by Michele Lerner, The Washington Post

 

The sellers of a 7,500-square-foot house in the Washington area on a nearly one-acre lot insisted that their home be listed for sale at $5.5 million, even though their agent recommended $4.5 million based on comparable sales. The home was beautiful, but they were unrealistic, says Corey Burr, an associate broker with TTR Sotheby’s International Realty. Two years later, the house sold for $3.8 million.

“Typically, your eventual offer will be much lower than if you priced your home right from the beginning,” Burr says. “That’s because an overpriced house will sit on the market too long, and buyers feel they can offer less.”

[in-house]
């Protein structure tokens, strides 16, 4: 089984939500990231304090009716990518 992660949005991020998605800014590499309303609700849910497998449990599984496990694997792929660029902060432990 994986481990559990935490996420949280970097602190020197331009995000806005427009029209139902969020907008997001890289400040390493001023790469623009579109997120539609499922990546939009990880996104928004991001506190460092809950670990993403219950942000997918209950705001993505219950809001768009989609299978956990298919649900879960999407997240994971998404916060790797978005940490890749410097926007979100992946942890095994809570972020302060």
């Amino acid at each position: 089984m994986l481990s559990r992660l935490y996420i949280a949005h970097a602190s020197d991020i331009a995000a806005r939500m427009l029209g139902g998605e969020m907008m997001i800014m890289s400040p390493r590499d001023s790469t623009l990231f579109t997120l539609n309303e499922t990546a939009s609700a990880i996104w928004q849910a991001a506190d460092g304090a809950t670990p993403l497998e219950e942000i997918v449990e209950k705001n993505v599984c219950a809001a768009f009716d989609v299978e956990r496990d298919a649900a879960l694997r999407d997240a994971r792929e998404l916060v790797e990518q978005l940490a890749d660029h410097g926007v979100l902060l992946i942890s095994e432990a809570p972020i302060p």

Determining an appropriate listing price for your home may seem a bit like The Price Is Right, but it isn’t a game. Knowing from the beginning where to set the price can be the difference between a quick and lucrative sale or a slow and unprofitable transaction.

Sellers often have an inflated expectation of their property’s value, agents say.

 

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